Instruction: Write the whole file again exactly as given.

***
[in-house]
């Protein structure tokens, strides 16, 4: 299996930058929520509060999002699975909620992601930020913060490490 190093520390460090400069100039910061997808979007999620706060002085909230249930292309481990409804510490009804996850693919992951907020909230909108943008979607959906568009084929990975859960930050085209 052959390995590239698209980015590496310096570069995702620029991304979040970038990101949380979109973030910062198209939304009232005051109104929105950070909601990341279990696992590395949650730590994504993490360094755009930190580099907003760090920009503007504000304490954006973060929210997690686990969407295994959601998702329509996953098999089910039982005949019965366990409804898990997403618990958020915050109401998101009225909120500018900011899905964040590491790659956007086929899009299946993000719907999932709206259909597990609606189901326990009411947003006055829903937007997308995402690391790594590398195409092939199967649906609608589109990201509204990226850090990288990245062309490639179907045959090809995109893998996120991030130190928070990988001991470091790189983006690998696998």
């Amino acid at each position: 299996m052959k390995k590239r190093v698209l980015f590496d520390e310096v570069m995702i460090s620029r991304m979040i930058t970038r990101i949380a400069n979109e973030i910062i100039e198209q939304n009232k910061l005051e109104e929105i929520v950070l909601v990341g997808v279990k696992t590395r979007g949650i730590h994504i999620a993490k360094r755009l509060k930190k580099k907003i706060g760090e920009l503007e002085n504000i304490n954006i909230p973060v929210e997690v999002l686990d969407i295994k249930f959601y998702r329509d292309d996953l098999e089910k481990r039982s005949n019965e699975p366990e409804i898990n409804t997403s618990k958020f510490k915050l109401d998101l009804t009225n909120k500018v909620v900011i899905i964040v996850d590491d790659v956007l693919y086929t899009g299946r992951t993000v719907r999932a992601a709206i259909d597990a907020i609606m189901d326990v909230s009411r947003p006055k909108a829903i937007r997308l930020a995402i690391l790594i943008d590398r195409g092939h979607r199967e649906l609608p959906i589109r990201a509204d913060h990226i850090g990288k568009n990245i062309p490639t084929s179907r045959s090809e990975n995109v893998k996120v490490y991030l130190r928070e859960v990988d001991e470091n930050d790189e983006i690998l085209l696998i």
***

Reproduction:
[in-house]
């Protein structure tokens, strides 16, 4: 299996930058929520509060999002699975909620992601930020913060490490 190093520390460090400069100039910061997808979007999620706060002085909230249930292309481990409804510490009804996850693919992951907020909230909108943008979607959906568009084929990975859960930050085209 052959390995590239698209980015590496310096570069995702620029991304979040970038990101949380979109973030910062198209939304009232005051109104929105950070909601990341279990696992590395949650730590994504993490360094755009930190580099907003760090920009503007504000304490954006973060929210997690686990969407295994959601998702329509996953098999089910039982005949019965366990409804898990997403618990958020915050109401998101009225909120500018900011899905964040590491790659956007086929899009299946993000719907999932709206259909597990609606189901326990009411947003006055829903937007997308995402690391790594590398195409092939199967649906609608589109990201509204990226850090990288990245062309490639179907045959090809995109893998996120991030130190928070990988001991470091790189983006690998696998």
């Amino acid at each position: 299996m052959k390995k590239r190093v698209l980015f590496d520390e310096v570069m995702i460090s620029r991304m979040i930058t970038r990101i949380a400069n979109e973030i910062i100039e198209q939304n009232k910061l005051e109104e929105i929520v950070l909601v990341g997808v279990k696992t590395r979007g949650i730590h994504i999620a993490k360094r755009l509060k930190k580099k907003i706060g760090e920009l503007e002085n504000i304490n954006i909230p973060v929210e997690v999002l686990d969407i295994k249930f959601y998702r329509d292309d996953l098999e089910k481990r039982s005949n019965e699975p366990e409804i898990n409804t997403s618990k958020f510490k915050l109401d998101l009804t009225n909120k500018v909620v900011i899905i964040v996850d590491d790659v956007l693919y086929t899009g299946r992951t993000v719907r999932a992601a709206i259909d597990a907020i609606m189901d326990v909230s009411r947003p006055k909108a829903i937007r997308l930020a995402i690391l790594i943008d590398r195409g092939h979607r199967e649906l609608p959906i589109r990201a509204d913060h990226i850090g990288k568009n990245i062309p490639t084929s179907r045959s090809e990975n995109v893998k996120v490490y991030l130190r928070e859960v990988d001991e470091n930050d790189e983006i690998l085209l696998i």